Mining industry
Industry stakeholders have voiced their opinions on the issues raised by the Mineral Resources Minister's opening address at the 2017 Investing in African Mining Indaba.

This follows Mineral Resources Minister Mosebenzi Zwane’s opening address at the 2017 Investing in Mining Indaba in Cape Town on Monday, in which he welcomed signs that the industry is entering a new ‘spring’, noting the remarkable recovery of commodity prices during the latter part of 2016.

Mineral Resources Minister Mosebenzi Zwane

Commenting on the address, the South African Chamber of Mines welcomed the Minister’s emphasis on “shared prosperity and responsible investment”, adding that it valued the Department of Mineral Resources’ (DMR) increasing focus on research and development, and on increasing exploration and technical support to the industry.

Commenting on the need for the country’s mining legislation to be finalised, Chamber of Mines CEO Roger Baxter said the mining industry needs “predictable, stable and competitive” mining policy and legislation that is workable and practically achievable.

“It is crucial that the processes relating to the MPRDA, the Mining Charter – and especially the ownership elements – are taken through a reasonable conclusion, within a specific time period.

“It is also critically important that the MPRDA amendments are necessary given the deficiencies in primary legislation. The fact is that the process has taken four years to get to some kind of conclusion and in the intervening period regulatory uncertainty has been evident,” Baxter noted.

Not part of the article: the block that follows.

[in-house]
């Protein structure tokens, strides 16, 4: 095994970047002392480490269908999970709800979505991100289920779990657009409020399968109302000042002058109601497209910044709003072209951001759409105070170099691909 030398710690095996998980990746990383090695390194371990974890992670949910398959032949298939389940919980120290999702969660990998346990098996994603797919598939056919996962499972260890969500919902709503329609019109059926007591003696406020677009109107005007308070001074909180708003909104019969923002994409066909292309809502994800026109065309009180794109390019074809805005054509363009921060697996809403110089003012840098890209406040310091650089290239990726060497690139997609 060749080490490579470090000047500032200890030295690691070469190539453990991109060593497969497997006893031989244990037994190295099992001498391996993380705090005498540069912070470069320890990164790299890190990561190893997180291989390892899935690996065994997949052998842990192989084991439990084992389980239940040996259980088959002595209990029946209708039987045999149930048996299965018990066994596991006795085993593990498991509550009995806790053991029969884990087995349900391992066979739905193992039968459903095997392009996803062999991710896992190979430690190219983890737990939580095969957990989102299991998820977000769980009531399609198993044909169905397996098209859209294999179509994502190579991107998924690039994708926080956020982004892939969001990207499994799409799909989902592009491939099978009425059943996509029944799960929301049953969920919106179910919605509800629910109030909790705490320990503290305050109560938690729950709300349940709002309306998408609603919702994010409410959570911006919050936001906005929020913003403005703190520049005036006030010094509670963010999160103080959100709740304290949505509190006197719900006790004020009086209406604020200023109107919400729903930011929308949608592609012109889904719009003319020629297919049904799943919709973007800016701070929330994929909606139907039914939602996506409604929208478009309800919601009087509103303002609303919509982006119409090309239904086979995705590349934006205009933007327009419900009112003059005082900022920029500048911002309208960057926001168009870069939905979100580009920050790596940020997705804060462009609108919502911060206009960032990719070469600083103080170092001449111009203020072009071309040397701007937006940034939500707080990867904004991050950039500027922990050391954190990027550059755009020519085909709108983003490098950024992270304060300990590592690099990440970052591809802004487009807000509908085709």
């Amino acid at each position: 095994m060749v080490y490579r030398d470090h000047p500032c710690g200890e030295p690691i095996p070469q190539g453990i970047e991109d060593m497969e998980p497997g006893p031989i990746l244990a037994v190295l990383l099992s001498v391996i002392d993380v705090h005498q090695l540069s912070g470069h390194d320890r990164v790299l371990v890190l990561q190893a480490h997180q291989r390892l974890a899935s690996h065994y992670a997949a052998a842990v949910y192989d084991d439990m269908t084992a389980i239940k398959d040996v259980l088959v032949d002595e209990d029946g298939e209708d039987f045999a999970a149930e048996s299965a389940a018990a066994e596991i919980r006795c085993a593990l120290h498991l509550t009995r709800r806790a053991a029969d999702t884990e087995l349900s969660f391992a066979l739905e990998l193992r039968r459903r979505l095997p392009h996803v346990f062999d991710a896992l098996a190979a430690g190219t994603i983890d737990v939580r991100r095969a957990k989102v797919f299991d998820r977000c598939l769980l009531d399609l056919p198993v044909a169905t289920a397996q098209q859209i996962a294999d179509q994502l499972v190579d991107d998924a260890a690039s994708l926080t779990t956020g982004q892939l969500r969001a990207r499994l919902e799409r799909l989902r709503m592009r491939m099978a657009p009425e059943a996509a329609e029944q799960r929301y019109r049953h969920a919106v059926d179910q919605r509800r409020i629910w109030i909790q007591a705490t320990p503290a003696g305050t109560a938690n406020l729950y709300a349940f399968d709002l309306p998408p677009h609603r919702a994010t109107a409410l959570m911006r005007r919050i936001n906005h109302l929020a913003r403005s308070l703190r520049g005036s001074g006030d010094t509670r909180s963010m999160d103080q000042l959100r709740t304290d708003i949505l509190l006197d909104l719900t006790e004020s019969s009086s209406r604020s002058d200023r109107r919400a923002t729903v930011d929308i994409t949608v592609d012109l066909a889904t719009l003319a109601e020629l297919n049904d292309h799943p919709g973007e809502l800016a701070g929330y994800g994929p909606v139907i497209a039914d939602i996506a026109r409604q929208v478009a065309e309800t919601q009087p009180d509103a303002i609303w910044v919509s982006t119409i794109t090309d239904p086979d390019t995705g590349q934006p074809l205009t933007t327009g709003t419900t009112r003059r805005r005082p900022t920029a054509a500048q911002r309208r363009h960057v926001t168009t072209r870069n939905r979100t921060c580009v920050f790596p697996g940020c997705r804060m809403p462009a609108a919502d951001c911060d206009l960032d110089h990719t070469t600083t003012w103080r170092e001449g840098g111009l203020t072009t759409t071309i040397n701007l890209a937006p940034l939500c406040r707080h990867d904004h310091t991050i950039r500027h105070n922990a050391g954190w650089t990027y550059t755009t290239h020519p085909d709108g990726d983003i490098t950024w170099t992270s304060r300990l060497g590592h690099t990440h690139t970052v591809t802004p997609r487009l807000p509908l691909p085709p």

Meanwhile, global advisory firm Deloitte’s Africa mining leader Andrew Lane, believed that Zwane’s address was “one of the more positive we’ve have had from the ministry in the past few years…”

But, conciliatory as the Minister’s message was towards the mining industry, Lane said the true test would be government’s continued commitment to the industry.

“It was positive to hear Minister Zwane appeal to investors and government alike, to acknowledge and help drive the concept of ‘shared prosperity’. Hearing the Minister promote government’s open-door policy was very encouraging,” Lane said.

Noting Zwane’s comment that his department is committed to supporting junior miners in the industry, Lane noted: “The new era of junior miners and commitment by government to invest is definitely positive and noble, but is also indicative of the fact that larger investors have disinvested over the past few years and we do need big capital to come back.”

Moreover, partner and head of mining at advisory firm Grant Thorton Jacques Barradas applaud the minister for publicly stating the department’s sentiments on the Mining Charter. “We hope that these insights flow through to the actual mining charter, including in the way that government does business with the mining community, he said.

Moreover, Barradas noted the government’s commitment to improve the process of doing business in South Africa as laudable. However, he called for more concrete plans by the government to truly show foreign investors that South Africa is committed to improving ease of regulatory compliance. “While international organisations certainly want to comply ith regulations, government would do well to make it easier for them to do so,” he said.

Also commenting on Zwane’s address, trade union Solidarity believed the minister missed out on an opportunity to attract investors, and in so doing curb job losses in the mining sector.

“Minister Zwane used the old cliché that mining in South Africa was open for business while he, with his vague speech, had actually slammed the door in investors’ faces himself,” Solidarity general secretary Gideon du Plessis noted in a statement.

He added that while there is now clarity about the date on which the charter and the legislation would be finalised, “their content is of much greater importance because that is what will determine whether mining in South Africa will be a sunrise or a sunset industry.”